Video Brexit Vote Plunges Global Markets Into Unchartered Territory

    British voters plunged global markets into unknown territory after they voted Thursday to leave the European Union. The results of the Brexit vote, the term coined to describe the referendum, caught many off guard. Analysts say the resulting volatility could last for weeks, perhaps longer. Mil Arcega reports.
    Video

    Video Orlando Shooting Changes Debate on Gun Control

    It’s been nearly two weeks since the largest mass shooting ever in the United States. Despite public calls for tighter gun control laws, Congress is at an impasse. Democratic lawmakers resorted to a 1960s civil rights tactic to portray their frustration. VOA’s Carolyn Presutti explains how the Orlando, Florida shooting is changing the debate.
    Video

    Video Tunisian Fishing Town Searches for Jobs, Local Development Solutions

    As the European Union tries to come to grips with its migrant crisis, some newcomers are leaving voluntarily. But those returning to their home countries face an uncertain future.  Five years after Tunisia's revolution, the tiny North African country is struggling with unrest, soaring unemployment and plummeting growth. From the southern Tunisian fishing town of Zarzis, Lisa Bryant takes a look for VOA at a search for local solutions.
    Video

    Video 'American Troops' in Russia Despite Tensions

    Historic battle re-enactment is a niche hobby with a fair number of adherents in Russia where past military victories are played-up by the Kremlin as a show of national strength. But, one group of World War II re-enactors in Moscow has the rare distinction of choosing to play western ally troops. VOA's Daniel Schearf explains.
    Video

    Video Experts: Very Few Killed in US Gun Violence Are Victims of Mass Shootings

    The deadly shooting at a Florida nightclub has reignited the debate in the U.S. over gun control. Although Congress doesn't provide government health agencies funds to study gun violence, public health experts say private research has helped them learn some things about the issue. VOA's Carol Pearson reports.
    Video

    Video Trump Unleashes Broadside Against Clinton to Try to Ease GOP Doubts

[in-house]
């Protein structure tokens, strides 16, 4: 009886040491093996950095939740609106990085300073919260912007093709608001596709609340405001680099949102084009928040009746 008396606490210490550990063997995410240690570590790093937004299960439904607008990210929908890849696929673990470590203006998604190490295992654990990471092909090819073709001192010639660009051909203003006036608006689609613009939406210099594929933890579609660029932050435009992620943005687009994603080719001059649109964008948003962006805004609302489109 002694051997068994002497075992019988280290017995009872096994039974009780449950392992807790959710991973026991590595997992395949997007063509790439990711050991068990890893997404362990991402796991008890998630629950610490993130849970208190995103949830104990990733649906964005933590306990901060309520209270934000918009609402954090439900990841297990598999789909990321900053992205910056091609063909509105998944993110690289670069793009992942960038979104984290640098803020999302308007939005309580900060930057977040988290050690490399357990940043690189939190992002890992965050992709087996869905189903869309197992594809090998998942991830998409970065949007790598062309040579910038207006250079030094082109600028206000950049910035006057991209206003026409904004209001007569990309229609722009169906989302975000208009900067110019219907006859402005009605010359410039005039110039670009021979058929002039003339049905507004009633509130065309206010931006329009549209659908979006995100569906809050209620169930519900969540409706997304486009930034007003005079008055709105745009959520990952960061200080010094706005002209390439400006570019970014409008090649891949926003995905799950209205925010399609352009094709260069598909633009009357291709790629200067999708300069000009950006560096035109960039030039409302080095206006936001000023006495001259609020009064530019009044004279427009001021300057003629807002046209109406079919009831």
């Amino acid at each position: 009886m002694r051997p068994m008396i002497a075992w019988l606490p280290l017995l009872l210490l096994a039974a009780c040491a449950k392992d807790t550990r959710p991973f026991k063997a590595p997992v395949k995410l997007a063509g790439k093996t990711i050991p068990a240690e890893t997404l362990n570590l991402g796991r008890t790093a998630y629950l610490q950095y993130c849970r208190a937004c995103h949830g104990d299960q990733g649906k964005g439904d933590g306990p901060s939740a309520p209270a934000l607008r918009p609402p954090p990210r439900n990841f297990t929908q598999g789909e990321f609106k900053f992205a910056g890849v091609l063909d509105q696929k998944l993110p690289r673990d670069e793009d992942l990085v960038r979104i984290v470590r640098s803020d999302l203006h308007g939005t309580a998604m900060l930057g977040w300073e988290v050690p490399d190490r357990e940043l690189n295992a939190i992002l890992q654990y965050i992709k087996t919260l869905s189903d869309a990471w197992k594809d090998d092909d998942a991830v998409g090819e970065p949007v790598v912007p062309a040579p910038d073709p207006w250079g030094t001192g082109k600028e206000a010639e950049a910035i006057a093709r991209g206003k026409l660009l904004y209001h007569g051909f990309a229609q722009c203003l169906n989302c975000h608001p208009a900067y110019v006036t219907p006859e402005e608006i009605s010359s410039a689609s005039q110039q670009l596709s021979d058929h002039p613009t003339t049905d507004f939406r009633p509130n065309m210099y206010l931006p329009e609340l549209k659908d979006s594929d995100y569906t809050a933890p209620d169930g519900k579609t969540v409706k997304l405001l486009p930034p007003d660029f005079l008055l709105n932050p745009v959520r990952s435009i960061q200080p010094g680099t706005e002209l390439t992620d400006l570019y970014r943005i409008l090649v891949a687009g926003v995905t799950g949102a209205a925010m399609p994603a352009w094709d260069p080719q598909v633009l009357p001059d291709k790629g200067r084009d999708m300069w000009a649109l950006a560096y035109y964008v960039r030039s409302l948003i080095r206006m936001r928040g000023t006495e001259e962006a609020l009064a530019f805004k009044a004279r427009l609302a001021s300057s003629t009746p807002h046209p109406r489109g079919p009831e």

Recent public opinion polls show Republican Donald Trump slipping behind Democrat Hillary Clinton in the presidential election matchup for November. Trump trails her both in fundraising and campaign organization, but he's intensifying his attacks on the former secretary of state. VOA National Correspondent Jim Malone reports.
    Video

    Video Muslim American Mayor Calls for Tolerance

    Syrian-born Mohamed Khairullah describes himself as "an American mayor who happens to be Muslim." As the three-term mayor of Prospect Park, New Jersey, he believes his town of 6,000 is an example of how ethnicity and religious beliefs should not determine a community's leadership. Ramon Taylor has this report from Prospect Park.
    Video

    Video Internal Rifts Over Syria Policy Could Be Headache for Next US President

    With the Obama administration showing little outward enthusiasm for adopting a more robust Syria policy, there is a strong likelihood that the internal discontent expressed by State Department employees will roll over to the next administration. VOA State Department correspondent Pam Dockins reports.
    Video

    Video Senegal to Park Colorful ‘Cars Rapide’ Permanently

    Brightly painted cars rapide are a hallmark of Dakar, offering residents a cheap way to get around the capital city since 1976. But the privately owned minibuses are scheduled to be parked for good in late 2018, as Ricci Shryock reports for VOA.
    Video

    Video Florida Gets $1 Million in Emergency Government Funding for Orlando

    The U.S. government has granted $1 million in emergency funding to the state of Florida to cover the costs linked to the June 12 massacre in Orlando. U.S. Attorney General Loretta Lynch announced the grant Tuesday in Orlando, where she met with survivors of the shooting attack that killed 49 people. Zlatica Hoke reports.
    Video

    Video How to Print Impossible Shapes with Metal

    3-D printing with metals is rapidly becoming more advanced. As printers become more affordable, the industry is partnering with universities to refine processes for manufacturing previously impossible things. A new 3-D printing lab aims to bring the new technology closer to everyday use. VOA's George Putic reports.
    Video

    Video Big Somali Community in Minnesota Observes Muslim Religious Feast

    Ramadan is widely observed in the north central US state of Minnesota, which a large Muslim community calls home. VOA Somali service reporter Mohmud Masadde files this report from Minneapolis, the state's biggest city.

    Special Report

    Adrift The Invisible African Diaspora